Lionello, P., & Scarascia, L. (2020). The relation of climate extremes with global warming in the Mediterranean region and its north versus south contrast. Regional Environmental Change, 20(1), 1-16. https://doi.org/10.1007/s10113-020-01610-z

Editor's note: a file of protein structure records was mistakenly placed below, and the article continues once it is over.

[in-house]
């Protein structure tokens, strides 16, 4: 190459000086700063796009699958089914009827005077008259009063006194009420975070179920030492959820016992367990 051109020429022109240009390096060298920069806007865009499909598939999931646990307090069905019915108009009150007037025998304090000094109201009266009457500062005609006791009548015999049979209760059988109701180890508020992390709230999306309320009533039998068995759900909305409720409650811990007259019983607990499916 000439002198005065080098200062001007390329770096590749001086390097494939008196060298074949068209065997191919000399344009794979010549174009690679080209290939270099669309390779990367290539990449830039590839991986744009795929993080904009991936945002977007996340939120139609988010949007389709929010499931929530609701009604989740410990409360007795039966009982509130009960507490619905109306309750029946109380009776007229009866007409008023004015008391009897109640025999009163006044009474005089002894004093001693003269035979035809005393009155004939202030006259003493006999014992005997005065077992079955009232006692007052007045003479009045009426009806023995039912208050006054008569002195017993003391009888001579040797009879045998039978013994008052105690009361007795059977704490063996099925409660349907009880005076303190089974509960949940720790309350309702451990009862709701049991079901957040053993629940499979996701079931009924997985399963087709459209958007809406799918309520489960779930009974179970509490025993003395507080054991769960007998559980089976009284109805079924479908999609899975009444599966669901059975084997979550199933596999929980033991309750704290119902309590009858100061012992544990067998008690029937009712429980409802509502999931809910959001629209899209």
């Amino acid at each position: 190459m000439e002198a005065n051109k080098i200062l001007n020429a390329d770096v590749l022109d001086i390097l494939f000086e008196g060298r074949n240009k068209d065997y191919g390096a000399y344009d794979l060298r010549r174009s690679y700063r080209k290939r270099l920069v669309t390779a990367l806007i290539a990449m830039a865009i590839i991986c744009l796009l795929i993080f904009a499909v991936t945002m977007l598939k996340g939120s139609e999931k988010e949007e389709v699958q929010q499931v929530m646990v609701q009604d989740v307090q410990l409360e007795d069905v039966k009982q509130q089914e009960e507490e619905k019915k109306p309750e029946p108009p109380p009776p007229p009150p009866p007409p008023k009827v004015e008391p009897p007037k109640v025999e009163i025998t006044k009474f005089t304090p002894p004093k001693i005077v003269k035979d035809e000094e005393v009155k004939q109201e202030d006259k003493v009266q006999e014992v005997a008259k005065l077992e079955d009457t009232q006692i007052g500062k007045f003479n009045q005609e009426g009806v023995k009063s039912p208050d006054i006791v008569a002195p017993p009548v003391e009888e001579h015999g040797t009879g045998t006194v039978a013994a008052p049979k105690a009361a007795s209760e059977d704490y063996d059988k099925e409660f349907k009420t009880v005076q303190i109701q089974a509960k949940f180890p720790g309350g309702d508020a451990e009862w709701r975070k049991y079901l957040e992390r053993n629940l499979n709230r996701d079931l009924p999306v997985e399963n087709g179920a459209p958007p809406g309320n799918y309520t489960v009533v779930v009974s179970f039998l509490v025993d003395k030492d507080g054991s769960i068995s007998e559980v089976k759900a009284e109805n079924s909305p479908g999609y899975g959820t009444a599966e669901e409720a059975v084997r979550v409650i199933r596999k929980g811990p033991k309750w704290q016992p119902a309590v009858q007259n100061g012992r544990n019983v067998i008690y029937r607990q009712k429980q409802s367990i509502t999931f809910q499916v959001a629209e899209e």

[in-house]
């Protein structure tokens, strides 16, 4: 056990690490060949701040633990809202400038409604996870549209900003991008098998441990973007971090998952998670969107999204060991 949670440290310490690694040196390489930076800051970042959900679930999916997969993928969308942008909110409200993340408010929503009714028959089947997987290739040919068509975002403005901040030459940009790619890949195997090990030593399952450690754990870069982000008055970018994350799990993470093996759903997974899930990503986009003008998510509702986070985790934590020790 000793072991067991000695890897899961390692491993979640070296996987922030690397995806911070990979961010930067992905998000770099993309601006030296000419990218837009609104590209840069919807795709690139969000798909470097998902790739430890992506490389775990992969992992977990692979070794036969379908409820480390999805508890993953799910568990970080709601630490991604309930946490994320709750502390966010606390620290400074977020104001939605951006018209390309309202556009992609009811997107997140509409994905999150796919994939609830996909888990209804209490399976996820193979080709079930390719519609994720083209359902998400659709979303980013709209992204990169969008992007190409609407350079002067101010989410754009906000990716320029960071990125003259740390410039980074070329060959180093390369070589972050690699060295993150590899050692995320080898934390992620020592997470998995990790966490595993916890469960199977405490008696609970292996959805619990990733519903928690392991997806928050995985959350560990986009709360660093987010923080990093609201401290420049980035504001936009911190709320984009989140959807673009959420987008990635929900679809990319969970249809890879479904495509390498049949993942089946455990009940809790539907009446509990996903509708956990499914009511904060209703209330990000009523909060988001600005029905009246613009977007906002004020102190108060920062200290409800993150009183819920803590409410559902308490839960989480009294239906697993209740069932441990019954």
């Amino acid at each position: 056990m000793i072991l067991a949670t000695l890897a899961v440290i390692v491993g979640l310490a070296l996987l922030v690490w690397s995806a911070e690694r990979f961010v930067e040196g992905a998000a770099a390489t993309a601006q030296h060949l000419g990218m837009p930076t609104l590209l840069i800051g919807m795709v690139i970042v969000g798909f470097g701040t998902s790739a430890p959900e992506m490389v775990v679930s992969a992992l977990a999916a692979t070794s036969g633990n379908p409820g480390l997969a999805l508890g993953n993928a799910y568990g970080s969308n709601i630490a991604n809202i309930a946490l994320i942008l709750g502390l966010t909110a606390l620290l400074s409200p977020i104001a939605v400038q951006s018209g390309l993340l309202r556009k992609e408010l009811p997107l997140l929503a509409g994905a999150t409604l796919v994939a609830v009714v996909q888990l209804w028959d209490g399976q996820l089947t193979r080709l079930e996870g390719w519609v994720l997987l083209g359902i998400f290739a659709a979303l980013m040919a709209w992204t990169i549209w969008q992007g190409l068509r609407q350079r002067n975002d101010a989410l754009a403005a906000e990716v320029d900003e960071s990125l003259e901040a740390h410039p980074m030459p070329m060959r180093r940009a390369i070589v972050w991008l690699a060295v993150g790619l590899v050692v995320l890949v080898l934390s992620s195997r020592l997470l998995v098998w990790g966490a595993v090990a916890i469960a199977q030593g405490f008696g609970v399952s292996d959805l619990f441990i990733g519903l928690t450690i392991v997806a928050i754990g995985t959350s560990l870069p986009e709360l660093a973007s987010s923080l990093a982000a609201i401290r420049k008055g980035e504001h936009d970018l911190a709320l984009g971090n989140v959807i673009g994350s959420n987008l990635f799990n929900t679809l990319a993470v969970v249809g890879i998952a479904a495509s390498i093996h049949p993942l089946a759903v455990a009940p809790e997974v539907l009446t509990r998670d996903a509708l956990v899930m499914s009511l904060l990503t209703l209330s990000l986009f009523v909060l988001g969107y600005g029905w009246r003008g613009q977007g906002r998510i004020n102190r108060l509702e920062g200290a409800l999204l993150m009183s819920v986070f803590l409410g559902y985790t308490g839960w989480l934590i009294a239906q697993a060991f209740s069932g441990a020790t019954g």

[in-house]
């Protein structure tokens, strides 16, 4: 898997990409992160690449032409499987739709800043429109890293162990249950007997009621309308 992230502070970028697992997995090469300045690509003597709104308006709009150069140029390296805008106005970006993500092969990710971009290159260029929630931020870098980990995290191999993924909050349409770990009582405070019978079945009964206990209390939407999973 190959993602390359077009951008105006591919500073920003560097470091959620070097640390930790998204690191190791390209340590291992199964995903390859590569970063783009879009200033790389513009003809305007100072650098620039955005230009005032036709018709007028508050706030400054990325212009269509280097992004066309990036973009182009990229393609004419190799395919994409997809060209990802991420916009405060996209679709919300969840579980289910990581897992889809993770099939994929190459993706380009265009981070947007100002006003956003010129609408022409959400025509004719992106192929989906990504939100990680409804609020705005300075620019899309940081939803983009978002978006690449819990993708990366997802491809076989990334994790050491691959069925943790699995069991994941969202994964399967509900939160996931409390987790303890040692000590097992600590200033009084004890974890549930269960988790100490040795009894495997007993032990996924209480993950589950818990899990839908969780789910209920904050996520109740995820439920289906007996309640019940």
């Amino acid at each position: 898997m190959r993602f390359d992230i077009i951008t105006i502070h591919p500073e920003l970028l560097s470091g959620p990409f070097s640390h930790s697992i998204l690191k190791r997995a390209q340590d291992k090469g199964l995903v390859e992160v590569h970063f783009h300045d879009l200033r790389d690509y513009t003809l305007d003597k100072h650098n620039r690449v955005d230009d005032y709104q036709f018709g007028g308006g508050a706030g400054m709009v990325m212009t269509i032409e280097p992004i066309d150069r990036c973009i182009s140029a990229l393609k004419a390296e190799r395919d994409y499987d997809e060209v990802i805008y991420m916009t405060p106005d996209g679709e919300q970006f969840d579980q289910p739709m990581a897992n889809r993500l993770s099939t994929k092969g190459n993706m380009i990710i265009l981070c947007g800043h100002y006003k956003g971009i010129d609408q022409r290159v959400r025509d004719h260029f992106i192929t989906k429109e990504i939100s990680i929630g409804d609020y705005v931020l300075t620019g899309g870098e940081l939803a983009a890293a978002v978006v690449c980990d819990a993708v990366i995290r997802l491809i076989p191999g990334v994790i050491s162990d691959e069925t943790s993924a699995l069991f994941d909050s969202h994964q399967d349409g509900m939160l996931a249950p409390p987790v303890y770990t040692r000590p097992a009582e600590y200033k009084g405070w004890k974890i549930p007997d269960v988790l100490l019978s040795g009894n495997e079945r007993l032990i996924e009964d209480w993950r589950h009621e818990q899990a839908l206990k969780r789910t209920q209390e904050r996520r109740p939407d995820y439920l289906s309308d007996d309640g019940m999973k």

This study uses the results of 28 CMIP5 global climate projections to link regional climate extremes in the Mediterranean region to the global mean annual surface temperature change. It shows that global warming will further increase the existing difference in intensity of precipitation and hydrological extremes between north and south Mediterranean areas (SMed and NMed, respectively), while the increase/decrease of warm/cold temperature extremes will be only marginally larger in the SMed. The Simple daily precipitation intensity index (SDII) and the total precipitation during very wet days (R95pTOT) are already larger in the NMed than in the SMed; they will increase with global warming at a rate of approximately 0.1 mm/K and 5 mm/K, respectively, in the NMed, with no significant change in the SMed. The maximum number of consecutive dry days (CDD) is already larger in the SMed than in the NMed and will increase more in the former than in the latter (rates are about 8 days/K and 5 days/K, respectively). Global warming will not affect the difference of maximum number of consecutive wet days (CWD), which is presently larger in the NMed than in the SMed and will decrease at a similar rate (about 0.5 days/K) in both areas. Changes of temperature extremes (warm nights, TN90p, and cold days, TX10p) will be similar in the north and south Mediterranean, though marginally larger in several areas of the SMed than in the NMed. Their increase will be dramatic and with a 4 K global warming almost all nights will be warm and there will be no cold days.